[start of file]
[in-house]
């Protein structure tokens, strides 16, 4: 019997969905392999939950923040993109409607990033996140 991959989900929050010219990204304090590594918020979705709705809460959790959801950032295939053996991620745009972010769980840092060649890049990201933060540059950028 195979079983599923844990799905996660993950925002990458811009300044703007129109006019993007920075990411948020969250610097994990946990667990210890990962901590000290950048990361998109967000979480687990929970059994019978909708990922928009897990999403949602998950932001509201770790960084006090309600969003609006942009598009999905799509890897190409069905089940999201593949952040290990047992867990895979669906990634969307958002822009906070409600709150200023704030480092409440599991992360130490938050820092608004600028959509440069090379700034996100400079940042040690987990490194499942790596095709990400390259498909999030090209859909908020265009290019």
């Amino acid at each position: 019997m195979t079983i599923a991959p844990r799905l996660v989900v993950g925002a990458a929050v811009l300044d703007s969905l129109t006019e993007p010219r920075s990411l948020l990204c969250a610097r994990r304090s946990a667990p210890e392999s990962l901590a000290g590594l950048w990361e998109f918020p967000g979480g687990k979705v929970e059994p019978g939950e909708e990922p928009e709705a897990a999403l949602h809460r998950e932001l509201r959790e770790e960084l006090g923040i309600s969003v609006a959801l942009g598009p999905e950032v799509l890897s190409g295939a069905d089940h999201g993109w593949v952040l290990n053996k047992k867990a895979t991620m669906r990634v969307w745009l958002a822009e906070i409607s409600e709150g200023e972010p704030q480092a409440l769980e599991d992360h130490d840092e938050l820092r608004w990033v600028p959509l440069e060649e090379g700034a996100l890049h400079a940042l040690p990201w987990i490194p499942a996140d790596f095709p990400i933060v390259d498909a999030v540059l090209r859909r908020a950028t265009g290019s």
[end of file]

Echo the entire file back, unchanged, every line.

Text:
[in-house]
């Protein structure tokens, strides 16, 4: 019997969905392999939950923040993109409607990033996140 991959989900929050010219990204304090590594918020979705709705809460959790959801950032295939053996991620745009972010769980840092060649890049990201933060540059950028 195979079983599923844990799905996660993950925002990458811009300044703007129109006019993007920075990411948020969250610097994990946990667990210890990962901590000290950048990361998109967000979480687990929970059994019978909708990922928009897990999403949602998950932001509201770790960084006090309600969003609006942009598009999905799509890897190409069905089940999201593949952040290990047992867990895979669906990634969307958002822009906070409600709150200023704030480092409440599991992360130490938050820092608004600028959509440069090379700034996100400079940042040690987990490194499942790596095709990400390259498909999030090209859909908020265009290019």
């Amino acid at each position: 019997m195979t079983i599923a991959p844990r799905l996660v989900v993950g925002a990458a929050v811009l300044d703007s969905l129109t006019e993007p010219r920075s990411l948020l990204c969250a610097r994990r304090s946990a667990p210890e392999s990962l901590a000290g590594l950048w990361e998109f918020p967000g979480g687990k979705v929970e059994p019978g939950e909708e990922p928009e709705a897990a999403l949602h809460r998950e932001l509201r959790e770790e960084l006090g923040i309600s969003v609006a959801l942009g598009p999905e950032v799509l890897s190409g295939a069905d089940h999201g993109w593949v952040l290990n053996k047992k867990a895979t991620m669906r990634v969307w745009l958002a822009e906070i409607s409600e709150g200023e972010p704030q480092a409440l769980e599991d992360h130490d840092e938050l820092r608004w990033v600028p959509l440069e060649e090379g700034a996100l890049h400079a940042l040690p990201w987990i490194p499942a996140d790596f095709p990400i933060v390259d498909a999030v540059l090209r859909r908020a950028t265009g290019s």